Robert C. Pasnau, college professor of distinction, notes that key questions facing humanity, like truth, objectivity and fairness, are ‘ultimately philosophical’
Robert C. Pasnau has spent his career understanding the history of human civilizations, particularly medieval philosophy; he says he finds it fascinating to look at books that no one has read for hundreds of years.
Pasnau, a professor of philosophy at the University of Colorado Boulder, has been named a 2019 Professor of Distinction in the College of Arts and Sciences. He was unable to attend last year’s award celebration, so this profile is being published with the profiles of the 2020 winners.
The 2020 winners are Elspeth Dusinberre of classics, Michelle Ellsworth of theatre and dance and Pieter Johnson and Katharine N. Suding of ecology and evolutionary biology.
Pasnau’s research interests are epistemology (the study of knowledge) and metaphysics (the study of the nature of reality), from antiquity to modernity.
Pasnau has taught in the Department of Philosophy since 1999. His research concentrates on the history of philosophy, particularly the end of the Middle Ages and the beginnings of the modern era.
He is the editor of the Cambridge History of Medieval Philosophy and of Oxford Studies in Medieval Philosophy. His most recent book, After Certainty: A History of Our Epistemic Ideals and Illusions (OUP 2017), is based on his Isaiah Berlin Lectures, delivered at Oxford University in 2014.
Pasnau is the founding director of the Benson Center for the Study of Western Civilization and publishes a blog on medieval philosophy called In medias PHIL.
He recently answered three questions from the Colorado Arts & Sciences Magazine recently, and his responses follow:
Your scholarly work focuses on medieval philosophy, particularly focusing on mind, knowledge and metaphysics. If you were to explain to a group of high-school students why they should study medieval philosophy, what would you say?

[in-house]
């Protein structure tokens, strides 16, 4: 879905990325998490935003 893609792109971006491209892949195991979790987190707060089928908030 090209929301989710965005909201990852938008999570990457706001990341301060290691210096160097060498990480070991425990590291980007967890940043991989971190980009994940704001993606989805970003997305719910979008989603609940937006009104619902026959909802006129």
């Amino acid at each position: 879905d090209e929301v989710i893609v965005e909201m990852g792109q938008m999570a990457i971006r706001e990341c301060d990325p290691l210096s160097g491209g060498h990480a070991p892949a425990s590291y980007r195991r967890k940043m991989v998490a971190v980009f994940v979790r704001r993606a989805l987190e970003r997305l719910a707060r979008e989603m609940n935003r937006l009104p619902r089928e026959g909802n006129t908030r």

It’s always been a passion of mine to understand the history of human civilizations. Some of that history, like the Italian Renaissance, or ancient Greece, is very well understood, but other parts have been barely explored.
This goes for a lot of what happened in Europe between antiquity and the Renaissance, and that’s my main focus of study. I find it fascinating to look at books that literally no one has read for hundreds of years, and to try to understand how they conceived of the world.
In the last decade, enrollment in disciplines in the arts and humanities has dropped nationwide; assuming you would like to reverse that trend, what argument would you make to prospective students about the value of a degree in philosophy?
Philosophy has been unusual, among the humanities, in that our enrollments have remained constant in recent years, and in some cases have gone up. I think students have realized that a lot of the problems we face today—about the nature of values like truth, objectivity and fairness—are ultimately philosophical.
Our students are consistently among the highest performers on the LSAT and other graduate-school exams, and their average salaries, decades later, are among the highest across all majors."
We’re not going to succeed as a nation if we don’t do a better job coming to grips with these issues. Moreover, even from a purely financial point of view, philosophy majors do extremely well after graduation.
Our students are consistently among the highest performers on the LSAT and other graduate-school exams, and their average salaries, decades later, are among the highest across all majors.
The title “professor of distinction” is an honor reserved for scholars and artists of national and international distinction who are also recognized by their college peers as teachers and colleagues of exceptional talent; what is your reaction to winning this award?
I’m very proud to have been a professor at CU Boulder for over 20 years now, and grateful to my colleagues and the administration for providing such a supportive work environment.
Strangely, though, receiving this honor does not exactly make me feel “recognized”—it makes me feel that I have to redouble my efforts to try to live up to the title.